Just read a really interesting article in AdAge that provides a post-mortem autopsy on the Kenneth Cole Twitter scandal…and subsequent redemption. There are two provocative arguments in the article:

  • Social media has dramatically accelerated the usual steps and cycle of scandals, including quick resolution and forgiveness for those who take appropriate action;
  • The new scandal pattern features a secondary wave or parodies of the original blunder…which sometimes generates more attention that the original event.

Based on some recent miscues propagated on/by Twitter, it would appear that companies can go from goat to reformed sinner much faster than before the advent of social media. And the deluge of content on networks like Twitter and Facebook inevitably helps push old news out of the spotlight. That said, I would argue that the outcome of the crisis – and ultimate impact on the brands involved – depends on the magnitude of the original error, as well as how promptly and cogently the company reacts. Kenneth Cole quickly apologizing for his ill-advised use of #Cairo in his original tweet cannot be compared to the massive BP oil spill crisis, or even the recent Taco Bell “where’s the beef” situation. For one thing, those events quickly spread across social several social networks and traditional media channels and an easy, quick resolution is not likely to occur. (BP, for example, is likely to face years of legal repercussions.) These other crises also raise more fundamental, serious questions about the companies involved. Kenneth Cole may have been insensitive, but he wasn’t accused of endemic incompetence, harm to consumers or corporate corruption.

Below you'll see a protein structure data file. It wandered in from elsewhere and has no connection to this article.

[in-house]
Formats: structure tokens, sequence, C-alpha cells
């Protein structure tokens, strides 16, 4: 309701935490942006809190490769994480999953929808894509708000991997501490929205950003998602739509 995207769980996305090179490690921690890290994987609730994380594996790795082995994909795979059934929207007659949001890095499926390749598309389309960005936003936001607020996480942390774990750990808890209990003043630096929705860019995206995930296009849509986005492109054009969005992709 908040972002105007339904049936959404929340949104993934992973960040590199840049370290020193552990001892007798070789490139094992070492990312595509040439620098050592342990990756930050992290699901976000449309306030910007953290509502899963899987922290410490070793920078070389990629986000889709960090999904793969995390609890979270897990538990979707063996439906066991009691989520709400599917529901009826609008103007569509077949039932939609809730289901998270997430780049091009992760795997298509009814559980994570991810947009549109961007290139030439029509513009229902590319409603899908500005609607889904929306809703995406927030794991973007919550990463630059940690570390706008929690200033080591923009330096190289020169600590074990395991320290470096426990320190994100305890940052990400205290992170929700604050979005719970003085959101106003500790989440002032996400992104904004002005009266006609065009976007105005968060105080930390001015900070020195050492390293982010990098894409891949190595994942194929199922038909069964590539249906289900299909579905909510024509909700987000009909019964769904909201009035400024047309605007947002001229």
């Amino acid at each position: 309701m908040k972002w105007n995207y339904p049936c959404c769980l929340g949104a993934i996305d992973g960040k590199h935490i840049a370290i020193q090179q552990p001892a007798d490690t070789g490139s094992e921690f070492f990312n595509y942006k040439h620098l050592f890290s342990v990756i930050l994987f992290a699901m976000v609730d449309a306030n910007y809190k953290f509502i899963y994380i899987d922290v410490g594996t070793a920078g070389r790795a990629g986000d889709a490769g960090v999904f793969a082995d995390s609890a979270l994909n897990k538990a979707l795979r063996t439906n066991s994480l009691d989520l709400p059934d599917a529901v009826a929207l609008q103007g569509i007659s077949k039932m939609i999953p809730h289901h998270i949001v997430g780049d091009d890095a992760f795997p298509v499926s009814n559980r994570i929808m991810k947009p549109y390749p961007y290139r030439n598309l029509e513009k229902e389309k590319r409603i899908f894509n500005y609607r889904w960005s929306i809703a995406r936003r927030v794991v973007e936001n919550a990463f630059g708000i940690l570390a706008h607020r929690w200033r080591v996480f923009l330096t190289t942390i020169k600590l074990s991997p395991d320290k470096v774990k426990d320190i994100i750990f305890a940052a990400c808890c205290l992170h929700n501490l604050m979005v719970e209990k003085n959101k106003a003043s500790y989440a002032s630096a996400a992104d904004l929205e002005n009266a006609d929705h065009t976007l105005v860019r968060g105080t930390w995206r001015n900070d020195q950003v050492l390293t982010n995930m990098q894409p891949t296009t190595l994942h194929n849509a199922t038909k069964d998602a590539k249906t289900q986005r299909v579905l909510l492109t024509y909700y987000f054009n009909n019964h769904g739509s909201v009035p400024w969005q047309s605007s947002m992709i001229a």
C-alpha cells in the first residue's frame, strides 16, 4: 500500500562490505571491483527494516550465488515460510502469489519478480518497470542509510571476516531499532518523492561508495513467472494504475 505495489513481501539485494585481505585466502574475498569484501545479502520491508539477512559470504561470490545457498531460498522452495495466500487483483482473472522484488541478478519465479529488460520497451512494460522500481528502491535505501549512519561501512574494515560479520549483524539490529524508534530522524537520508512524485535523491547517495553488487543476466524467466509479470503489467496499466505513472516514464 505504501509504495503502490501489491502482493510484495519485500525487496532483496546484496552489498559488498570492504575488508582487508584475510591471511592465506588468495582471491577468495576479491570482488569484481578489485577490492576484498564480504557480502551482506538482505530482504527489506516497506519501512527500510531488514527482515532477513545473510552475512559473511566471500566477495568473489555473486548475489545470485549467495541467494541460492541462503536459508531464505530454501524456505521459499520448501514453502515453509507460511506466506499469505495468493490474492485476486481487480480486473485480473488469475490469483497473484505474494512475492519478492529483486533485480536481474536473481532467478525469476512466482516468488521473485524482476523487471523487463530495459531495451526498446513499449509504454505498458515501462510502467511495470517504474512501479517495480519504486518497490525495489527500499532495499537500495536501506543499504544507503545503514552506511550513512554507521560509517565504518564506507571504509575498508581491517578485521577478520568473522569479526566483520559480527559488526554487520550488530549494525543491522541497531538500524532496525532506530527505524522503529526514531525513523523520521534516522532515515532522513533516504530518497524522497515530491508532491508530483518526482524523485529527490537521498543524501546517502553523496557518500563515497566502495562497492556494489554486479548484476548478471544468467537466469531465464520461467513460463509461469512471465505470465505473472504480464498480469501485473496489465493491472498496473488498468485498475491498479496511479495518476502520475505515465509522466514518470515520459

Despite these caveats, communication professionals should be aware that old models and time-honored principles of crisis management – do you remember the “5 R’s”…responsibility, regret, restitution, resolution and reform – are being influenced by the technology and mores of social media. In nothing else, it appears that some crises will be played out at lightning Web speed. Whether that makes it easier or harder to manage is open to debate, but it’s fascinating to watch.